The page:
(This post has appeared before in past incarnations of this blog, I just added some more bits and pieces)
For many years, I have searched for a particular kind of music and a particular way of writing songs that could somehow reflect my personality – the way I am, the way I feel, the act, the way I think. It may sound odd to some, but it is true. When I was young, I grew up listening to a lot of 50’s and 60’s music, plus American country music, thanks to Kenny Rogers, whom we listen to when we go to Batangas to visit my grandparents. During high school, I was into the metal – grunge scene, thanks to my friends who introduced me to the music of Metallica, Guns n’ Roses, Nirvana and Pearl Jam. In college, I was into Pinoy rock and ska, electronica and J-Pop, judging by the albums I bought during that time. I also changed stations, shifting from 50’s-60’s to rock, and finally settling on alternative, to which I have been listening for four years now.
However, though I found the music genre I wanted to listen to, I hadn’t found the particular brand of music and the particular way of writing songs that I wanted. I could sing the songs of this and that band, and I could use some of their lyrics as poetry on the love letters that I had been writing, but they seemed artificial; it did not truly reflect my personality. And then, four years ago, in 2001, I heard the song that answered my problem. It was “The Space Between” by the Dave Matthews Band.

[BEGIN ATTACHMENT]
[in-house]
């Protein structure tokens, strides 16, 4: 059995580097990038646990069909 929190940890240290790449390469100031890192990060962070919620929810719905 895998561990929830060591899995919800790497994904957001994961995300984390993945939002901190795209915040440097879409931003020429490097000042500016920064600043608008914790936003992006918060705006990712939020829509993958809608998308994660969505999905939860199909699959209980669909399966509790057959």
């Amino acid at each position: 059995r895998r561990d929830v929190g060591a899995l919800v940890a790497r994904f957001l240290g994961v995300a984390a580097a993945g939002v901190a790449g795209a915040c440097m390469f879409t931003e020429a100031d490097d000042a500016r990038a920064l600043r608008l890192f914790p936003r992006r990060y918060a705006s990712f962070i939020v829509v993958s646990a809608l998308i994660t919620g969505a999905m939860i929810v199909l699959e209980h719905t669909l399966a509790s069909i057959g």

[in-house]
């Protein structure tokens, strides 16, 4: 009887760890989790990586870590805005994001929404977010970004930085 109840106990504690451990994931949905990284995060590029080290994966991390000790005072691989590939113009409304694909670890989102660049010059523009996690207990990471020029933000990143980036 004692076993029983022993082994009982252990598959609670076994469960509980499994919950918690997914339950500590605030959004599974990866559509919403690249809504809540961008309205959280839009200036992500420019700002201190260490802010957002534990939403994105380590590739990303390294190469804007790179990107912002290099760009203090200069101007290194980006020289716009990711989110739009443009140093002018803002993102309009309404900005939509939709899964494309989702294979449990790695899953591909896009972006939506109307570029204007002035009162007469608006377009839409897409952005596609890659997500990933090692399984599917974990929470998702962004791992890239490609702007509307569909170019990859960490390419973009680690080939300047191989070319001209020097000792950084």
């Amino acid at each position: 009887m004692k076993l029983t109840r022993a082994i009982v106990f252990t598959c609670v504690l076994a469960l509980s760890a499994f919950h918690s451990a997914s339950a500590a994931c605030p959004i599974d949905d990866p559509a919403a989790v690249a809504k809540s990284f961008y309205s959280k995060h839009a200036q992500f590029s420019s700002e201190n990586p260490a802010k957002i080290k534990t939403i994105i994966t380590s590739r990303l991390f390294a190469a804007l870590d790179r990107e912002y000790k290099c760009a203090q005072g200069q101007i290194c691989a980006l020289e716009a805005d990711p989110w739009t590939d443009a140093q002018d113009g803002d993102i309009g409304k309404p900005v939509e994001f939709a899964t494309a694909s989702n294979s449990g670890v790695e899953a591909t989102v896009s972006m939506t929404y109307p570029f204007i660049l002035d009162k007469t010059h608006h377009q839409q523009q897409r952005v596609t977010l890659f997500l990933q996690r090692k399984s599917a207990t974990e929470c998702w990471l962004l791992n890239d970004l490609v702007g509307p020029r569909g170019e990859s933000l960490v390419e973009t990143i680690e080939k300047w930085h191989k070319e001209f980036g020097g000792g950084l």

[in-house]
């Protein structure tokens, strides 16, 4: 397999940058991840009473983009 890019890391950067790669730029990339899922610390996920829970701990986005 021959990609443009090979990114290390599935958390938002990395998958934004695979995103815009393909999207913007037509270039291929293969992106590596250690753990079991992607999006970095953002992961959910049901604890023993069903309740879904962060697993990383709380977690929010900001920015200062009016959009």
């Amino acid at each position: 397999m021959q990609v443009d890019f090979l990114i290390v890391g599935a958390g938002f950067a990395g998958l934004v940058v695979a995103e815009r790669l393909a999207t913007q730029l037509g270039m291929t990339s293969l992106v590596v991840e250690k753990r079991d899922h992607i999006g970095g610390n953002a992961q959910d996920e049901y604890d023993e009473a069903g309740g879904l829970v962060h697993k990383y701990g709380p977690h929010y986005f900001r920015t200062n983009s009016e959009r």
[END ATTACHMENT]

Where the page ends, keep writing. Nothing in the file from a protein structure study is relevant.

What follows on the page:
At that time, I had not been a fan of DMB, as they are fondly called. I hadn’t even heard of them, quite frankly. I vaguely remember listening to some of their songs that were being played by some of the radio stations here in the Philippines, but their songs then didn’t appeal much to me, probably because I was intent on listening to other songs. “The Space Between” was a whole different story, though.
I remember first listening to this song on the radio station that I am listening to now. At that time, they still played a weekly countdown of the hottest songs in the US. The first thing I noticed about this song was the lyrics. It was extraordinary. How do these lines grab you? “The space between what’s wrong and right, is where you’ll find me, hiding and waiting for you. The space between you heart and mine, is a space we’ll fill with time.” Cool, huh? I had not encountered a line or lines that expressed being in a relationship that way. So I kept on listening to that countdown every weekend, checking to see how high the song went in the countdown. I think it peaked at number 17 on the weekly countdown and number 32 for the year-end countdown. And then I got the idea of writing down the lyrics, which was difficult when you are listening on the radio, and more difficult because they only play the song once. After a while, I managed to get the album title. The song was taken from the DMB album “Everyday”. I also did a little research on the band itself; and then the radio station I was listening to played some of their earlier songs, so I got to know the names of the other DMB songs on the radio as well as their previous albums. I managed to buy the second studio album, until their fifth, albeit in cassette form; I didn’t have enough money to buy CD copies then.